What works and what does not work with healthcare consumerism

<![CDATA[Innumerable issues, including skyrocketing healthcare costs, have plagued the U.S. healthcare system. Many claim that healthcare consumerism is the answer to all these problems. Healthcare consumerism as they say will provide a free market that will make all costs and services related to the industry transparent.

This will, in turn, allow patients to choose the best care according to their needs and budgets. Many feel that this trend would also increase the quality of care and reduce costs as companies compete with each other to get the most patients.

Sounds Promising! But is it Really?

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Healthcare consumerism is being purported as the next biggest thing in the healthcare industry. Allowing the patient to have full control of what kind of care he wants and when he wants it will, according to many, be beneficial for both the patient and the industry as a whole. However, there are some hurdles one would need to think about before this can be achieved.

Patients and Not Consumers

Examination for cancer

Healthcare consumerism views patients as the end consumer. While this may work in most cases, there are some instances when a patient would just prefer to remain as a patient and expect to be healed by the doctor in charge rather than shop around for services. A patient in the ER would not want to go online and check the best services he can buy for his needs.

Rather, he would be willing to risk his life in the hands of the doctor who is treating him at the moment. The same goes for critically ill individuals or those who have suffered traumatic injuries. Healthcare consumerism would not work for these patients who are too sick to shop online for the best healthcare provider.

Profit Making Proposition

Woman medical professional analyzing a patient's xray, example, radiology, oncology, disease, prevention, diagnosis.

Some believe that healthcare consumerism may set off another dangerous trend wherein healthcare providers start cashing in on terminally ill patients in order to make a quick buck or two. A patient on the deathbed would be willing to pay anything and everything to remain alive. Many claim that these individuals will become easy targets for companies on the lookout to earn big money instead of helping save lives.

Strained Patient-Doctor Relationship

close up of blood extraction in lab

Healthcare consumerism can to an extent, strain the relationship between the doctor and patient, as claimed by many providers. Physicians typically spend about 17 minutes per patient on an average given their busy schedule. Putting the patient in charge would force these doctors to spend more time with each patient, with a major portion of this time devoted to clearing misconceptions that the patient may have about a particular medication, treatment or procedure. In certain cases, the patient may not see eye to eye with the doctor with regards to the treatment plan or may demand information that the latter is not willing to divulge. This can cause their relationship to become strained, thus affecting the quality of care provided in the long run.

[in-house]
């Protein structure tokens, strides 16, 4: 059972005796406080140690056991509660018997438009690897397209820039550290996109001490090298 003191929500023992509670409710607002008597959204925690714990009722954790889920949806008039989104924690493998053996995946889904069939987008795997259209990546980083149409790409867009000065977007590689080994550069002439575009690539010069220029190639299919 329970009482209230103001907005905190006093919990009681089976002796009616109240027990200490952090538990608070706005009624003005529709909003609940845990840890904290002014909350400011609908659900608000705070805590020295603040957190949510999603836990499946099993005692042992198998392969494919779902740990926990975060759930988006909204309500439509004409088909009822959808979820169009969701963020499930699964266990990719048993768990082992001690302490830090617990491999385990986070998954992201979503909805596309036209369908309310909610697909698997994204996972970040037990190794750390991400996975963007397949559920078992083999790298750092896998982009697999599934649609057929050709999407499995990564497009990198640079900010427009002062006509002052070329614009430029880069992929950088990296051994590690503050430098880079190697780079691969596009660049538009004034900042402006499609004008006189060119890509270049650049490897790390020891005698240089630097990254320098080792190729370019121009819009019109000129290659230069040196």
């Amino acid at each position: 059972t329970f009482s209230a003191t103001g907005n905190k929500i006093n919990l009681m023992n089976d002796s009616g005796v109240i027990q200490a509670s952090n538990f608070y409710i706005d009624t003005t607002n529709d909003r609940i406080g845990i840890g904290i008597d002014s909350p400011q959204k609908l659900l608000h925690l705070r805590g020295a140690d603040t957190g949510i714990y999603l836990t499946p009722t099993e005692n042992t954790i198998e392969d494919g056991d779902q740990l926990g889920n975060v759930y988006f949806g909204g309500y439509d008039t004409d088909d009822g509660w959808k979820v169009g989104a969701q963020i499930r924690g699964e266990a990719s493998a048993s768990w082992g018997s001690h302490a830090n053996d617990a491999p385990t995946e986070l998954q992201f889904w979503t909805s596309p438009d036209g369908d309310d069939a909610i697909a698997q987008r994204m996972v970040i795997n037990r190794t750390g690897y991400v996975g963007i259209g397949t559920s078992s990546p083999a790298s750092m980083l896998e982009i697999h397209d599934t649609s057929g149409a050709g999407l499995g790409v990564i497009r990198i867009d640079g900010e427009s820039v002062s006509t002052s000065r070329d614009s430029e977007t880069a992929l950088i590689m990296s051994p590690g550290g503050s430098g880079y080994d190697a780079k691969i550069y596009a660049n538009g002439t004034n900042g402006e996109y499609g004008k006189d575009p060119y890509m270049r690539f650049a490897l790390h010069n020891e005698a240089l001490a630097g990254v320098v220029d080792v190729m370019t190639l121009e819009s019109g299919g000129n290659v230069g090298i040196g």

Ways to adopt healthcare consumerism in a mutually beneficial manner

Group of doctors checking an MR exposure

Studies have revealed that the best possible solution to this scenario will aim at having a managed form of healthcare consumerism aka managed consumerism. This form of consumerism will focus consumer driven health care, but would give equal focus to provider centric managed competition.

Accordingly, here are some trends that highlight this very fact and will lead to a rapid increase in healthcare consumerism in the coming years.

Legislation backed options and transparency

hands of surgeons and patient's leg during the operation

Many governments are in the process of creating healthcare insurance exchanges that will function as virtual healthcare menus. These insurance exchanges will offer services like insurance premiums, direct payment options and out of pocket co-pays to providers in a manner that is transparent for the end consumer.

Entry of Private Players in the Transparency game

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While government owned agencies have always published information about their insurance plans and services, private companies are only now beginning to offer information in a more transparent manner to the end consumer. These companies have only recently, started publishing information about their providers and paid claims data. This, in turn, would help consumers make the right choice when it comes to choosing the best quality care for their needs.

Consumer Driven Care in Hospitals

Doctor and nurse discussing diagnosis of the patient

As consumers become more and more knowledgeable about the services they are buying, the hospitals treating them will be urged to provide consumer driven care focusing on customized treatment options for individual patients. The recent lot of consumers are also more healthcare savvy and as such, better at taking the right healthcare decisions. Given enough time, this will force hospitals and other facilities to start focusing more on what the consumer wants, rather than what they think will be right for the customer.

Consumerism in healthcare is being considered as a promising trend aimed at delivering higher quality care to the end patient. If dealt with in the right manner, it could potentially change the way the healthcare industry works.]]>

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